This is mostly not a book about swimming to Antarctica though that story is the culminating one in this book. This is mostly about Lynne Cox, a notable distance and cold water swimmer, describing what motivates her and some of her better-known swims. I had wanted to read this book ever since reading the article she wrote for the New Yorker, but I sort of wish I had stopped there. Being a good swimmer doesn’t necessarily make you a good writer. While I found most of these stories interesting, Cox has an almost Asperger’s-like way of telling these stories, always telling you what her core body temperature was and what she ate and drank before each swim and repeating these detals almost verbatim each time. The author she reminds me the most of is Temple Grandin. Also, depite having a team of doctors on her team with her, she talks a lot about her own folk remedy ideas like how maple syrup is good to drink before a swim because maple trees “use sap as energy” and I found this a little odd after a while.
I was sort of hoping I might learn more about Lynne the person and how she balanced living a real life along with all this high-intensity training and exercising but it seems like the answer is: she doesn’t. She has a small website without much personal information, she apparently lives at home or near her parents. She went on a corporate speaking tour where she commands fees in the five figures range. She doesh’t have a significant other of note. She has a dog. So, as a swimming book, for people who want to know what it’s like to do cold water swimming in open water, this book is great. If you want to get at the personalities or the science behind some of this -- besides the pretty basic “how to avoid hypthermia” -- you’ll have to go elsewhere.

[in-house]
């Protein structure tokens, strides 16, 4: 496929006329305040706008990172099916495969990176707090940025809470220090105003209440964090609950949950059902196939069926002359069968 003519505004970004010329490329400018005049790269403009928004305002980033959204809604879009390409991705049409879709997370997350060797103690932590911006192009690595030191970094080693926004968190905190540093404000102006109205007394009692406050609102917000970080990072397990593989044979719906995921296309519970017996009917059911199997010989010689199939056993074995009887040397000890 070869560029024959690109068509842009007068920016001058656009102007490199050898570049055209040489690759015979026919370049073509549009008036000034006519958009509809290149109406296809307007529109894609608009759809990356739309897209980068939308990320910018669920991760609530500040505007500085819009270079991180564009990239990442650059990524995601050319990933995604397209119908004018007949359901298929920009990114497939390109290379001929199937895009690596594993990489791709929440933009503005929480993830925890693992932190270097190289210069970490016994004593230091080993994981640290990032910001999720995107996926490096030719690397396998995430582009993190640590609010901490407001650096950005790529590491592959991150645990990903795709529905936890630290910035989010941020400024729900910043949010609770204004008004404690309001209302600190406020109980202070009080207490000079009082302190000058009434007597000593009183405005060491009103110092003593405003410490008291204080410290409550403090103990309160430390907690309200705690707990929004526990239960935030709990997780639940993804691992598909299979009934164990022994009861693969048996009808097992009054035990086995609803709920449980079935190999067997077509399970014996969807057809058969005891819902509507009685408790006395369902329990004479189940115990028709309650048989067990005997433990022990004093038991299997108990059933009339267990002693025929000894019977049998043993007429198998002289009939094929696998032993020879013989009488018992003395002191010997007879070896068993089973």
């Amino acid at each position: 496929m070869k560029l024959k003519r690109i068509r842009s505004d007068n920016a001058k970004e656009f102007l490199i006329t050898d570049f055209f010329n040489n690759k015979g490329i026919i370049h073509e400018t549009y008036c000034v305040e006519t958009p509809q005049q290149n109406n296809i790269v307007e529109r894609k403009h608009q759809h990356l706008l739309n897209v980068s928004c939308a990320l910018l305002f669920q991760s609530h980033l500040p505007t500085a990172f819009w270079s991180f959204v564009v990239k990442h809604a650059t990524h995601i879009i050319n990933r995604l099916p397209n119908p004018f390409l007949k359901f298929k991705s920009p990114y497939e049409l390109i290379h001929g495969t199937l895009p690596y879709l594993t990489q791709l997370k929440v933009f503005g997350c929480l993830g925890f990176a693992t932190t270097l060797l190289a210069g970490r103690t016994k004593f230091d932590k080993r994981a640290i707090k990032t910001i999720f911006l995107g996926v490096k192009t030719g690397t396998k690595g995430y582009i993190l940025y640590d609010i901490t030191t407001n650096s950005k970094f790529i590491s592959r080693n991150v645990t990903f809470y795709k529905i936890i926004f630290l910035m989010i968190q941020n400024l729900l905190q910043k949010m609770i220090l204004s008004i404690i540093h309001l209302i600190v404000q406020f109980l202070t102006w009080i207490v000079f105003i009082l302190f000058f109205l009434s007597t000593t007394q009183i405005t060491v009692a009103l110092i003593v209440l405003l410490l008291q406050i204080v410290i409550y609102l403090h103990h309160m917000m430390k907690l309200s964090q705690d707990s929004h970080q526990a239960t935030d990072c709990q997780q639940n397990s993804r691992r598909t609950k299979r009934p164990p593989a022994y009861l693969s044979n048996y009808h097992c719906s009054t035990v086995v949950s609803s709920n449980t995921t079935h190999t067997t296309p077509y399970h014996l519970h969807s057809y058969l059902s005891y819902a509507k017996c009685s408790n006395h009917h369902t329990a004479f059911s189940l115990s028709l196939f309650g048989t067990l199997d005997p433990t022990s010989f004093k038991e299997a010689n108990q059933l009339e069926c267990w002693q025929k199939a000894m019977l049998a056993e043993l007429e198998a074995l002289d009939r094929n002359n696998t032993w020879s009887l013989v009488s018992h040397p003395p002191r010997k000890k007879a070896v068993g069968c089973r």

I read this book after a friend whose opinion I greatly respect had already told me it was a disappointment to her. I liked it a little better than that, but not a lot better. It seems there is some sort of genre of books about ordinary guy caught up in some sort of deep mystery concerning Ancient Objects, Hot Women and Research. The researcha gnel always appeals to me, and some of the ancient stuff, and I’m sort of “eh” on the hot women angle, but the stories are usually interesting enough. This one was pretty good.
It might have been better if I hadn’t been reading a proof copy and had had illustrations of all the alchemical -- I hope I’m not giving away too much here -- objects rather than just a blank box with “TK Illustration” written in them. At the end of it all though, you don’t quite have the sufficiently zing-y wrap up to make it all come together and think “man I read a good book.” I liked the charachters, liked the story, enjoyd it while I was reading it, but I’ve read better versions of the same general plot and don’t think I’ll think about this book much after it’s faded from recent memory.
This was one of the better cop-type books I’ve read lately. I’m pretty bad at differentiating what is a mystery from a thriller from a cop book from a whatever. This guy is a social worker turned private investigator and he’s put together The Hunt Club (his name is hunt) and they are a crack team of folks who try to get to the bottom of a murder of a well-off judge. Along the way a woman vanishes who is a bit of a love interest and that story seems to take as much precendence as the dead judge. The characters are inteersting, the story is well written and the main lead is an interesting person who doens’t make a bunch of dumb decisions like a lot of other cop book protagonists I could name.